10. What did the Articles accomplish? • established a government that could coordinate resources • did not threaten the sovereignty of the states • did so without threatening the lives, liberties and property of the citizens

  11. Threats - territorial integrity of the US began to fray • territory – can’t defend – Northwest Territories still had British; Spain was in the South and Southwest. • The Continental Army had disbanded. Unpaid soldier mutinied. • Bits of states tried to secede (ex: Vermont; and State of Franklin in Western NC)

  12. Economic problems – they were unable to control the economy • British sold tons of cheap goods to America; there was no power of protective tariffs. So, going deep in debt to the British. Domestic industries were going bust • British closed the West Indies to trade • States acting on their own – ex R.I. created inflation to help debtors. Creditors hated it. Shays’ Rebellion – merchants in Boston hired an army

  13. With these problems, some men began thinking. • Dickinson and others began to feel that a federal government was not working and sought a national government. • There were various ideas. • Varying degrees of nationalism. • A more unitary government. • It began at Mount Vernon (Trade convention) and moved on to the Annapolis Convention and then Philadelphia.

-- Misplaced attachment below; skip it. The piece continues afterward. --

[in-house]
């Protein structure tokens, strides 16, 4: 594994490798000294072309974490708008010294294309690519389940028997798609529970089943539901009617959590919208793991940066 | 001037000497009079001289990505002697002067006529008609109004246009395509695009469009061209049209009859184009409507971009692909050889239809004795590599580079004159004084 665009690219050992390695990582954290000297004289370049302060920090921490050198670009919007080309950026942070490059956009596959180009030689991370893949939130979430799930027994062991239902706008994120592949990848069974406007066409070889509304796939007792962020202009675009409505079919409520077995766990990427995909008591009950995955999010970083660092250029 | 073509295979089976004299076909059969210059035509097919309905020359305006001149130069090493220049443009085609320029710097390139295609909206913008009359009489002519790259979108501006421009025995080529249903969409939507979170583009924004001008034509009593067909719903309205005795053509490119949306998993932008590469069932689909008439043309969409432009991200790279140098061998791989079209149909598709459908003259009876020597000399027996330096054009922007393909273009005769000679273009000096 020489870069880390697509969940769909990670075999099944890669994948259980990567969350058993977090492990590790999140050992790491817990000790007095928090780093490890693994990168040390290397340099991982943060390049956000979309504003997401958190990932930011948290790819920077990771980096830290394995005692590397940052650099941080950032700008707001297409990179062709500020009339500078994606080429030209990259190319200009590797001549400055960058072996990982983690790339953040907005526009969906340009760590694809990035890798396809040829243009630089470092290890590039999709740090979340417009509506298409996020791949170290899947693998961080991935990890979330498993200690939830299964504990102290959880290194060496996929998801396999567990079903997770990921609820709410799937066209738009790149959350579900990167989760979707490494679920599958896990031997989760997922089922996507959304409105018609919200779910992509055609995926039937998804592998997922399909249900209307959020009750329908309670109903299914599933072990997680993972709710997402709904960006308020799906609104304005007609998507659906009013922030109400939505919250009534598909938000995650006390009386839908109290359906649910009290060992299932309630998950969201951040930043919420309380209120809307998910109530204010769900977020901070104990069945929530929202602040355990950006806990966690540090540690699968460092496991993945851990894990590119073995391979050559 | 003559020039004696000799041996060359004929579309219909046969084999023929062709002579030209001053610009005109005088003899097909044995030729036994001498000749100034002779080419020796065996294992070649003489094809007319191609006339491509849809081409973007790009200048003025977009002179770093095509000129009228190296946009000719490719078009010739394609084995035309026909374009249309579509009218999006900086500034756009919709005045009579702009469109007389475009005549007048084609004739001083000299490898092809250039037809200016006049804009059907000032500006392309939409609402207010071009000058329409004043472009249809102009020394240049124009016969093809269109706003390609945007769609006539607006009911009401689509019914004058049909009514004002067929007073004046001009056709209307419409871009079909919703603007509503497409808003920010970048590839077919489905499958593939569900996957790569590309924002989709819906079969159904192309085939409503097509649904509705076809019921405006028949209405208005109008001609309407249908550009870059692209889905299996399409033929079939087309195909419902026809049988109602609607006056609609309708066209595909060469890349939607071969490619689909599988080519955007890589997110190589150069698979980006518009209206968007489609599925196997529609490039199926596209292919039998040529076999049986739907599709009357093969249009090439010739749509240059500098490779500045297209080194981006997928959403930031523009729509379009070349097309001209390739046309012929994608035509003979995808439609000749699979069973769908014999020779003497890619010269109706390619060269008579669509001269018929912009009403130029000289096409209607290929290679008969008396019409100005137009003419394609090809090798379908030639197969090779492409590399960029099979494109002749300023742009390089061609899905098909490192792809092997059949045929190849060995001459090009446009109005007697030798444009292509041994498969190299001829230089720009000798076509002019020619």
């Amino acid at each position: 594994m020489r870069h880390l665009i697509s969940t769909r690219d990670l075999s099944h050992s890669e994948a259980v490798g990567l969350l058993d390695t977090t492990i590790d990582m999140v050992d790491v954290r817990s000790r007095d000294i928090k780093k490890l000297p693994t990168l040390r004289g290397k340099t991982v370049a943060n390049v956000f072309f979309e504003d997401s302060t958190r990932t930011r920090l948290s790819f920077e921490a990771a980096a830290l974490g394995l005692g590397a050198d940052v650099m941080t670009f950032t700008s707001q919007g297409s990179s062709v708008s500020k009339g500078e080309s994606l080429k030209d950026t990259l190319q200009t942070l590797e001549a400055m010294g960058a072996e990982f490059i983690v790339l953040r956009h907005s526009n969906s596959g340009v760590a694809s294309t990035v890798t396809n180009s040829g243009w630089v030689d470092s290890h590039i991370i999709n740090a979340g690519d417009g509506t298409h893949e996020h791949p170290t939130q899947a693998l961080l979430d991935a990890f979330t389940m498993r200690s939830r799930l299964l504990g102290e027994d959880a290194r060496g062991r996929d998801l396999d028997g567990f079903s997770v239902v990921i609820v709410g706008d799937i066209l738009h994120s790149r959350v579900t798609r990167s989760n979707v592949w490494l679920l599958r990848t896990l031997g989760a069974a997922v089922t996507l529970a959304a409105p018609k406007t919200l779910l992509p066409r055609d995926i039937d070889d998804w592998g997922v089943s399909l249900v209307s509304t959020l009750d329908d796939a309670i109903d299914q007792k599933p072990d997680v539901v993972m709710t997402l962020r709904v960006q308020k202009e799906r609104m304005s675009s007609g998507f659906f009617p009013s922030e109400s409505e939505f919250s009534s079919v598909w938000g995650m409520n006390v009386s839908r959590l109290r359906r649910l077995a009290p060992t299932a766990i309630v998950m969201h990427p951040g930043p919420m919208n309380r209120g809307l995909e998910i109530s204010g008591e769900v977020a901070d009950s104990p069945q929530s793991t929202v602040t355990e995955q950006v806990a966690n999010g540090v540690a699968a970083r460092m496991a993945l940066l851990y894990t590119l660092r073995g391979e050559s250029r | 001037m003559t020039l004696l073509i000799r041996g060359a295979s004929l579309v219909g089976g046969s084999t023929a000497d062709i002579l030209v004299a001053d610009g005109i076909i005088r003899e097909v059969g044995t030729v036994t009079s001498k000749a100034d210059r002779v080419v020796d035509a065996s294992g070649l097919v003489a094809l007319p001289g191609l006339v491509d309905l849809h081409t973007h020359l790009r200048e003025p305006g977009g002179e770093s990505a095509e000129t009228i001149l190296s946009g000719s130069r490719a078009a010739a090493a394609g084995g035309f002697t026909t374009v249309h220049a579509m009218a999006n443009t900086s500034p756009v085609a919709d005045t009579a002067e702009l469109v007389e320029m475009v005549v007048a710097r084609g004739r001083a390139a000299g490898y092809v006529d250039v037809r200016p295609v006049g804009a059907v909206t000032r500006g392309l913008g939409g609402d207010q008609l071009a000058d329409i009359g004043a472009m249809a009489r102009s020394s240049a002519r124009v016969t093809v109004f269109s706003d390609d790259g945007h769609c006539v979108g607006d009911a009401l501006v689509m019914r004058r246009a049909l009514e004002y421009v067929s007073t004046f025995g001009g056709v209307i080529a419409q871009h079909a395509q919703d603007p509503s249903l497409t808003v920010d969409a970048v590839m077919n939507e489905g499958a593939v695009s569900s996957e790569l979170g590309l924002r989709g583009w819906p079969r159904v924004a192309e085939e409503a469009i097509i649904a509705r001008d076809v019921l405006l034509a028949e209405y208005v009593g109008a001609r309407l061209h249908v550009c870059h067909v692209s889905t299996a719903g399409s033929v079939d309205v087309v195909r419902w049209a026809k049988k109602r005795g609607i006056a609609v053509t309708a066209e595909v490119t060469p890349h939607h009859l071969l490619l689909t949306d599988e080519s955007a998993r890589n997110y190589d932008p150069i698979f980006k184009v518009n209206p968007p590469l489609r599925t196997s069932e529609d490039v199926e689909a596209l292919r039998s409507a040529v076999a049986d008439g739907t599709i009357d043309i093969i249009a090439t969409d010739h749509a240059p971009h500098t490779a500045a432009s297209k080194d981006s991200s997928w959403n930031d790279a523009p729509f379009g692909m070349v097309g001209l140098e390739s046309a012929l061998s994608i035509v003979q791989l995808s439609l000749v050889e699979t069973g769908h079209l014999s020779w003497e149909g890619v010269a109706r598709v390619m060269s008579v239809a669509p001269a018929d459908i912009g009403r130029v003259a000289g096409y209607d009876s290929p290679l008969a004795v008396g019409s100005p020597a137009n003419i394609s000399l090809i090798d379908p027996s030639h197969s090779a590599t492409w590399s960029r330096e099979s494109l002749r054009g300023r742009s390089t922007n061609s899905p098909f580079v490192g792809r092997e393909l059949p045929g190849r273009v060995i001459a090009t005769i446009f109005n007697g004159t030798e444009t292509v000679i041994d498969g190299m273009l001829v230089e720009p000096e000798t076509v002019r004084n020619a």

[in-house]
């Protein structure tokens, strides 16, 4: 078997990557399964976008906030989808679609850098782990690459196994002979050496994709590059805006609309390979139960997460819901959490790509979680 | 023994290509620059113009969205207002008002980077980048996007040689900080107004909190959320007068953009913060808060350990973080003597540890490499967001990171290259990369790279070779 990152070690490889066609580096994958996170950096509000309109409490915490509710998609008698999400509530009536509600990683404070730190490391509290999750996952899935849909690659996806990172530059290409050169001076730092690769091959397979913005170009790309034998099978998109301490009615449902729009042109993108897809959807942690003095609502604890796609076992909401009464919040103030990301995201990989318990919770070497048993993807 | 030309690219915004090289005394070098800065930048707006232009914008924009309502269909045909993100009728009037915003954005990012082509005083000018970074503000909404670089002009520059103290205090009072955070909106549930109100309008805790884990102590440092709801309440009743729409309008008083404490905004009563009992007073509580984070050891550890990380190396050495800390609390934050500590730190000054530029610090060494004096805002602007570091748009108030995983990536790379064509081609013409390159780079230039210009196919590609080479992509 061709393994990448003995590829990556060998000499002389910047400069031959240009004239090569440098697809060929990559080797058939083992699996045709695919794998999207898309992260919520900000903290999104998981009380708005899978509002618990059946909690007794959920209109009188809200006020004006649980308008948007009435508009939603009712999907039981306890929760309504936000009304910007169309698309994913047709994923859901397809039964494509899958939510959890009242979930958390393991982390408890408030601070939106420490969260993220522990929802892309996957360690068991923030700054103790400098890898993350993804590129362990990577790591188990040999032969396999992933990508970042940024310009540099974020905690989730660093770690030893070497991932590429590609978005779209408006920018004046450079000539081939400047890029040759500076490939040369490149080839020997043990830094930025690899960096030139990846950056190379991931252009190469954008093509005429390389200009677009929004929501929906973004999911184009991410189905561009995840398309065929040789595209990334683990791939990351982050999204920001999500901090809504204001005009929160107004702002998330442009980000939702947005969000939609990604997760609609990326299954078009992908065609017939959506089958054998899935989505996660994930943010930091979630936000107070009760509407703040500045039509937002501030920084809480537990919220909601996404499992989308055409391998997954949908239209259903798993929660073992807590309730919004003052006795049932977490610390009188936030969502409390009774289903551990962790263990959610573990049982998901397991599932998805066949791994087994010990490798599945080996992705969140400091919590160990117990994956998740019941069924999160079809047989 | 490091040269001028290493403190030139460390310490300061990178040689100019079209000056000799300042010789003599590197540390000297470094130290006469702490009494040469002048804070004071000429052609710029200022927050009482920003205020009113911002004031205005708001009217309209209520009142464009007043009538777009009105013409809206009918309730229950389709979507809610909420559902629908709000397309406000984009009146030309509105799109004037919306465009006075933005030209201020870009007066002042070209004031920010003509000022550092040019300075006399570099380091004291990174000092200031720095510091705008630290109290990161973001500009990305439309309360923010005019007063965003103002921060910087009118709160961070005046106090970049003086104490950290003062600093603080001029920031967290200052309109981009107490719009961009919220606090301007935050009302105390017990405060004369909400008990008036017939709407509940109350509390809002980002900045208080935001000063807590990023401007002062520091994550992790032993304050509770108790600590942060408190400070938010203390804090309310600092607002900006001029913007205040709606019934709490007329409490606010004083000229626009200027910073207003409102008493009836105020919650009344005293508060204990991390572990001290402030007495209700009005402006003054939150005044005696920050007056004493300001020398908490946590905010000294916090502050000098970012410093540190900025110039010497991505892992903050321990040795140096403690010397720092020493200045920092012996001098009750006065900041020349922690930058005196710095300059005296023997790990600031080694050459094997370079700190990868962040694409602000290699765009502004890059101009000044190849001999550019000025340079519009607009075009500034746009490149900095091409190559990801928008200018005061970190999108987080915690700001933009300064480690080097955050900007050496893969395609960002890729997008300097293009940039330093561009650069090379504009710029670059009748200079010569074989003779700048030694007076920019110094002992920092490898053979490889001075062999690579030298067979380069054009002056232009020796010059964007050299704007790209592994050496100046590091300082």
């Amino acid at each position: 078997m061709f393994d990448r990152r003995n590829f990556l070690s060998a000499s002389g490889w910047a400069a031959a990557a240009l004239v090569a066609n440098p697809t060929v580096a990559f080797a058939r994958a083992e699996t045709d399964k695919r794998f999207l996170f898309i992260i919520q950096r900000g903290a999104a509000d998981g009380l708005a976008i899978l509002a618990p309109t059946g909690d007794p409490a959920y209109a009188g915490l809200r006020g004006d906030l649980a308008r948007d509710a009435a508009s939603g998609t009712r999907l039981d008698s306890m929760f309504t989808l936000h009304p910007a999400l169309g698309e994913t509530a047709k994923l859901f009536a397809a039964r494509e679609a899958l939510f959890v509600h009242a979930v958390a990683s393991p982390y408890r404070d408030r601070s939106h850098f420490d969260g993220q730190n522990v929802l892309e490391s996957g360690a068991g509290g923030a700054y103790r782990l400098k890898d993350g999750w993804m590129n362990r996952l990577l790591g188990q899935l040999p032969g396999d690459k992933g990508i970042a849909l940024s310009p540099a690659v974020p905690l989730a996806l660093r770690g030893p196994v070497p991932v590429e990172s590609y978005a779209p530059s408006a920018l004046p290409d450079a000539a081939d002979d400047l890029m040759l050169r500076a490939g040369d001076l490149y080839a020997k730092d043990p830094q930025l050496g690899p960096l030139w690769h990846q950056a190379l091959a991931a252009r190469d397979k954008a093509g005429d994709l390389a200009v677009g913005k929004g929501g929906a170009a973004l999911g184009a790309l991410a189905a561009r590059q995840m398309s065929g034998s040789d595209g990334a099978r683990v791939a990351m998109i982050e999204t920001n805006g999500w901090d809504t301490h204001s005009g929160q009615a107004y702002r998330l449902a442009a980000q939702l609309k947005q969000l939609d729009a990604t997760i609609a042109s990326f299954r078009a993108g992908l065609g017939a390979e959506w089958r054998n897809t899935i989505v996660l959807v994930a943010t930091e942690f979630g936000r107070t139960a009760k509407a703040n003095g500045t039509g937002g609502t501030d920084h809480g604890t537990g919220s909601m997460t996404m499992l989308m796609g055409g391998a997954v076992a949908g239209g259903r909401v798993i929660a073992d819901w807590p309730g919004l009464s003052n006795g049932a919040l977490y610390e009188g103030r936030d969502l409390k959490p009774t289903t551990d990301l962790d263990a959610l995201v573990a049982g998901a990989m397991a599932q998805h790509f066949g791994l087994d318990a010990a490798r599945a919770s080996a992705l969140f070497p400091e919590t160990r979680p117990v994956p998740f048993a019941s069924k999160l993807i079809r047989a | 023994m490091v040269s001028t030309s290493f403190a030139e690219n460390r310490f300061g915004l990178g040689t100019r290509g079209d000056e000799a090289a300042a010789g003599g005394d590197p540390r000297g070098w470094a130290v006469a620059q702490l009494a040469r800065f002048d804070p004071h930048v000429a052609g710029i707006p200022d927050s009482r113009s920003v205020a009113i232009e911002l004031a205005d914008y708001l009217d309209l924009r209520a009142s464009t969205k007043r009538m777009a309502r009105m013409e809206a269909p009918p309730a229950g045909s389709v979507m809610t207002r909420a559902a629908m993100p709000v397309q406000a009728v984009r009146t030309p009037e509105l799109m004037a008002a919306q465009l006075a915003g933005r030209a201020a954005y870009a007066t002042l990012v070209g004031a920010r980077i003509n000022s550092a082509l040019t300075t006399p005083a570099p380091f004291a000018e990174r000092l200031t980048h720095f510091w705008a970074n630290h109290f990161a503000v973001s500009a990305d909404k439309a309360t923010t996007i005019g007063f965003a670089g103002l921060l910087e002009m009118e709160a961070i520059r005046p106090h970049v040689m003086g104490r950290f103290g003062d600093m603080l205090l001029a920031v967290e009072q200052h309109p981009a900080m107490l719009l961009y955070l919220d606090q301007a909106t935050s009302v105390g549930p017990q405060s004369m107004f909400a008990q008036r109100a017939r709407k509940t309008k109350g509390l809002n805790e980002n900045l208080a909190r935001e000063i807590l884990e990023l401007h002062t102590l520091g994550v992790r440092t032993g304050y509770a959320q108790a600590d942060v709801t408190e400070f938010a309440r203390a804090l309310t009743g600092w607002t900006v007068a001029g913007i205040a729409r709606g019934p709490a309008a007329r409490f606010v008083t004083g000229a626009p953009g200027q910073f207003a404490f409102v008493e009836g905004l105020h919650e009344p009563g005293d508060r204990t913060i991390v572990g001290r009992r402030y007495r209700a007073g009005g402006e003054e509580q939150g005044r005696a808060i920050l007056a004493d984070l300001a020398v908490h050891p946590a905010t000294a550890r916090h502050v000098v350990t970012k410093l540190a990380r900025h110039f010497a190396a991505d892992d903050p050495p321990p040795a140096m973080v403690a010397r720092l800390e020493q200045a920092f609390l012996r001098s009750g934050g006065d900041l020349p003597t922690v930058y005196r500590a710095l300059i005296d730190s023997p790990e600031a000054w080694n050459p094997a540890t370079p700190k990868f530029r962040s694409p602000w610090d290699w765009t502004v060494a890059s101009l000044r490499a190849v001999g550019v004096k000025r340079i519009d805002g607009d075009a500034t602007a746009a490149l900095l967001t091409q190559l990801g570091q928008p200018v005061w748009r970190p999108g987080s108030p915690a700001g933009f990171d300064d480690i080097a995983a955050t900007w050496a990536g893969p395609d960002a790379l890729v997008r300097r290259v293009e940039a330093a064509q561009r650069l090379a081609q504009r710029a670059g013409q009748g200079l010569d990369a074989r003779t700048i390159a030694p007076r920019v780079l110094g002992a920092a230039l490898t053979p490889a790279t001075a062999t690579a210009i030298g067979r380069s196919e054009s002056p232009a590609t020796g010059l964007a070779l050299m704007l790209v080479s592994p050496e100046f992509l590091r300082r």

14. The Convention • February 21, 1787 – a resolution in Congress called for revising the Articles (sole and expressed purpose was revision). Some refused to attend. Henry, Lee, Rhode Island. They “smelled a rat”.

  15. Every member was a variant of a nationalist. The term Federalist was not used until the ratification phase. • From the start, it was a stacked deck.

  16. How strong shoud it be? Memories of the British remained strong!!

  17. Three Plans • Randolph (Virginia) Plan • Paterson (New Jersey) Plan • Hamilton Plan – didn’t get very far (Gunning Bedford and Alexander Hamilton – sir, we don’t trust you! A matter of trust!!)

  18. Question #2 – Should the government be controlled by large or small states? • There were two forms of dividing power: equal or proportional. • Equal – 27% of the population were in the 7 smallest states • Proportional – 47% of the population were in the 3 largest states • Weeks of debate!

  19. Compromise • legislative branch • choosing a president • Electoral college: compromise between supporters of equal and proportional plans. If a tie, House of Reps would vote with each state receiving only one vote. • Ratification process: • Each state voted individually – 9 states needed